Theodore Roosevelt
Letters From a
Young Coal Miner.

Dee and Bee
“Young children will delight in the antics of the twins.” -Children's Book Review Service

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Written by Beth Nixon Weaver

Booklist, 2/1/2002

Voice of Youth Advocates, 2/1/2002
"In 1969 rural Florida, fifteen-year-old Kady is working with her struggling family to make a profit from their run-down orange grove. She dreams of a better life—away from her migrant past, bargain clothes, and strict mothers—symbolized by the new housing developments nearby and a boy named Jon, whom she encounters on the lake. Among the factors grounding her to her family is Rooster, the brain-damaged son of their Cuban refugee neighbors. Rooster calls Kady his Madrina (godmother), and she is the one he turns to for comfort and pride in his small accomplishments. . . . Kady suffers the very real emotional mess of a first relationship, and many teenagers will recognize the rift with her family. Rooster serves as both a symbol of and a catalyst for her growth. The sixties timeframe is woven in throughout, and all of the characters, even the adults, are drawn with depth and stories of their own in this unusual, high quality novel."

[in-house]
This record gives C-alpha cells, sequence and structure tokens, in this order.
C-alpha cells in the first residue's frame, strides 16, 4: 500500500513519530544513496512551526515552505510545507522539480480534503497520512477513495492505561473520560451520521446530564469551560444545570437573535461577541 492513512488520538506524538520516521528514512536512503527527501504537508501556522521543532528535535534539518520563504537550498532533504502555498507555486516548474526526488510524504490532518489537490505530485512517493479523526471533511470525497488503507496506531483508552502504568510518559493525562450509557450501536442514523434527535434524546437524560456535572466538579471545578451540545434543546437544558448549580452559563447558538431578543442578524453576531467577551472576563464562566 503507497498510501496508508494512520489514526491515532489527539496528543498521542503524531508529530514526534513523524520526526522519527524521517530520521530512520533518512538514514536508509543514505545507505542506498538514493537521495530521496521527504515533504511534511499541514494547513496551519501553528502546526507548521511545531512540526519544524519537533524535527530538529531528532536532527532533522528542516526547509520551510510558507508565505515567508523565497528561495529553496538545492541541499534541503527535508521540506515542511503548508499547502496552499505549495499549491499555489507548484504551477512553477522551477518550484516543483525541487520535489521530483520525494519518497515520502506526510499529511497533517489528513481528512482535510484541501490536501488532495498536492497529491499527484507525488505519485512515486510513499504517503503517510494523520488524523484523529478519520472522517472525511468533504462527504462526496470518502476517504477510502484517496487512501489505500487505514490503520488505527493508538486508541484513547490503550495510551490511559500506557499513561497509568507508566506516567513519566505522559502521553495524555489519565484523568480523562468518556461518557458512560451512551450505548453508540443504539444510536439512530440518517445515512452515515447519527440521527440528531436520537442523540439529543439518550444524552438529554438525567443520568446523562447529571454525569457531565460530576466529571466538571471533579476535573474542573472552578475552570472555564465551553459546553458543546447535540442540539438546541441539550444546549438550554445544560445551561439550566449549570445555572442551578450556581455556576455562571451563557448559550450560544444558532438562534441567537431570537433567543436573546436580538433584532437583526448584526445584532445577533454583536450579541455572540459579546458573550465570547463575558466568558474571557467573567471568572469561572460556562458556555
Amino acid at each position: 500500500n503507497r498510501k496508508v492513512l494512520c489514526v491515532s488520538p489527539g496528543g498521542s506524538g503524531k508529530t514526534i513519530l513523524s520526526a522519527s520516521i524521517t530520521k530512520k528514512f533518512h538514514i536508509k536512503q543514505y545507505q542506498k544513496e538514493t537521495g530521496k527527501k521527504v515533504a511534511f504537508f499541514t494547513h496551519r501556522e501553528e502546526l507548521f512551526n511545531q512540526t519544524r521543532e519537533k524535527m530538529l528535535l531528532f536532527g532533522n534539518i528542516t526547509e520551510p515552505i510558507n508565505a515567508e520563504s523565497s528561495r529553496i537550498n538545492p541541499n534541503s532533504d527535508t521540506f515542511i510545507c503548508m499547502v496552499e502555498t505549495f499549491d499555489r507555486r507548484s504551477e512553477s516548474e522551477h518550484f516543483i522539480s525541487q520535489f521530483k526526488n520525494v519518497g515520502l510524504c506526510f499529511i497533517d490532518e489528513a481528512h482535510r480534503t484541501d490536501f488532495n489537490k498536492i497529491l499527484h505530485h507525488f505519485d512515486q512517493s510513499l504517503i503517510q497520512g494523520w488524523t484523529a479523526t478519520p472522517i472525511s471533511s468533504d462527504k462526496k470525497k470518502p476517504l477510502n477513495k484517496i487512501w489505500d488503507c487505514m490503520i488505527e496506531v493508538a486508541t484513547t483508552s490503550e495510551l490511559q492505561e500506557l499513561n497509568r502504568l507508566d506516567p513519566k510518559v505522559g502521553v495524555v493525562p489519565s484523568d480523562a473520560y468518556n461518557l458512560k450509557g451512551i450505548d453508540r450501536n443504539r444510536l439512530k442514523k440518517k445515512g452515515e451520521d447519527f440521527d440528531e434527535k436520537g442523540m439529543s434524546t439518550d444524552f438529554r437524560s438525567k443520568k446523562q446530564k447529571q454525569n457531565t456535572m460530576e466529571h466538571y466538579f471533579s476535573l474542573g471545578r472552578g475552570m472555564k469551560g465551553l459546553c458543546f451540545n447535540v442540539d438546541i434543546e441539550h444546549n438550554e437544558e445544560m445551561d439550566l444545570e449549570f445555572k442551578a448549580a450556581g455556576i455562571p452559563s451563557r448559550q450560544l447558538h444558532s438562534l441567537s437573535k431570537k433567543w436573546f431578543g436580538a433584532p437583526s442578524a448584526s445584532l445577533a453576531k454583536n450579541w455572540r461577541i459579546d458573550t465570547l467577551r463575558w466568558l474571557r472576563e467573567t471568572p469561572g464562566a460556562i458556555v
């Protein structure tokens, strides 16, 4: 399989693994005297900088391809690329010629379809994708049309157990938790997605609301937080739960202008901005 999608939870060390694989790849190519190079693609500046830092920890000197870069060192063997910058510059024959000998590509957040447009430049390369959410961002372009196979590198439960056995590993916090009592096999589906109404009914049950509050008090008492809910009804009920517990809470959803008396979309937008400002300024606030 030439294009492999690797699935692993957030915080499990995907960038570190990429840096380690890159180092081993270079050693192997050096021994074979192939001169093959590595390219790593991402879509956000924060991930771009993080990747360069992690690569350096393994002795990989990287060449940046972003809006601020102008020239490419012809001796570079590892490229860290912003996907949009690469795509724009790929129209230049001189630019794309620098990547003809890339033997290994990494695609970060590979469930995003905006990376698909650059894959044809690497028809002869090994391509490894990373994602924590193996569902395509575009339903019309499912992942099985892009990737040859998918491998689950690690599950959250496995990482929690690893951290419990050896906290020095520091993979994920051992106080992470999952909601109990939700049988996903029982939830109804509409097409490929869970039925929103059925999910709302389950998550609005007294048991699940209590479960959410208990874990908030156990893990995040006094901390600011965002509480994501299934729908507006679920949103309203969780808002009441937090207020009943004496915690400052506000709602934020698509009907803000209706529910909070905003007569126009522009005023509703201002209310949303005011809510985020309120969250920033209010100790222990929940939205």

The Book Report, 9/10/2001
"Fifteen-year-old Kady hates being forever poor and living on her family's struggling citrus farm in Florida. And she hates having Rooster, her mentally disabled neighbor, always depending on her. When Jon, one of the rich, popular crowd at school, makes Kady his girlfriend, she's thrilled. . . . Only when an accident injures Rooster does Kady realize what she truly values. Peopled with well-developed characters, this book will appeal to students who have been on the outside looking in as they identify with Kady and understand some of the choices she makes."